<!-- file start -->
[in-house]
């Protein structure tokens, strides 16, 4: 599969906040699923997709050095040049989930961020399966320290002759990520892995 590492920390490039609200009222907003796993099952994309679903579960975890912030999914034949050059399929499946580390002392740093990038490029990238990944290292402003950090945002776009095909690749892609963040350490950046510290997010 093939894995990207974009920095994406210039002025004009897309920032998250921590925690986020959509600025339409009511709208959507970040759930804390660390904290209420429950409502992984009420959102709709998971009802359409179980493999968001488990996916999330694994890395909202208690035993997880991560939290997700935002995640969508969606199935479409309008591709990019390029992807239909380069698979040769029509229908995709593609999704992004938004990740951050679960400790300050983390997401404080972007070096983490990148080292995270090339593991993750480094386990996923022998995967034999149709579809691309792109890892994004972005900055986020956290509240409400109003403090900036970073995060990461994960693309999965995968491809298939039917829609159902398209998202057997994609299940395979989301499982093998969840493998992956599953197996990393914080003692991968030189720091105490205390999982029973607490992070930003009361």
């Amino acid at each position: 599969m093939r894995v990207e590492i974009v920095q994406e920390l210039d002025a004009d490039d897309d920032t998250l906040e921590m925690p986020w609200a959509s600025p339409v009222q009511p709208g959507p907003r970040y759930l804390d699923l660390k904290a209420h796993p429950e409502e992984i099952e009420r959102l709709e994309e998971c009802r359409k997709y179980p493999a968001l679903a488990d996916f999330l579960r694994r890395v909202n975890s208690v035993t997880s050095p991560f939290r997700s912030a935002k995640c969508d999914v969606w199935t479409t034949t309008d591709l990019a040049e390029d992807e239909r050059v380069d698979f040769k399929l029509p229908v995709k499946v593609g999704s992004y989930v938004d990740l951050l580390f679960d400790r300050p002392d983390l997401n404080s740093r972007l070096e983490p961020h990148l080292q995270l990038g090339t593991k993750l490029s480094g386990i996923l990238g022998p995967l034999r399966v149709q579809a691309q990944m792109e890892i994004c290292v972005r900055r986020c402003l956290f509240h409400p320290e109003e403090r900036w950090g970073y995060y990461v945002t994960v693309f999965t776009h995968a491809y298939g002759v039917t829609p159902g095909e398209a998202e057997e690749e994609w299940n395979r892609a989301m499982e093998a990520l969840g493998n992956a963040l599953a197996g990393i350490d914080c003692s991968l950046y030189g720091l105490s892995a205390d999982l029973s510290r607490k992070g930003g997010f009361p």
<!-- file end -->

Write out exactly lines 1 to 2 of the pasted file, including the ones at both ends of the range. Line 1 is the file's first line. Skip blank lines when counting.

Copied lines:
[in-house]
């Protein structure tokens, strides 16, 4: 599969906040699923997709050095040049989930961020399966320290002759990520892995 590492920390490039609200009222907003796993099952994309679903579960975890912030999914034949050059399929499946580390002392740093990038490029990238990944290292402003950090945002776009095909690749892609963040350490950046510290997010 093939894995990207974009920095994406210039002025004009897309920032998250921590925690986020959509600025339409009511709208959507970040759930804390660390904290209420429950409502992984009420959102709709998971009802359409179980493999968001488990996916999330694994890395909202208690035993997880991560939290997700935002995640969508969606199935479409309008591709990019390029992807239909380069698979040769029509229908995709593609999704992004938004990740951050679960400790300050983390997401404080972007070096983490990148080292995270090339593991993750480094386990996923022998995967034999149709579809691309792109890892994004972005900055986020956290509240409400109003403090900036970073995060990461994960693309999965995968491809298939039917829609159902398209998202057997994609299940395979989301499982093998969840493998992956599953197996990393914080003692991968030189720091105490205390999982029973607490992070930003009361």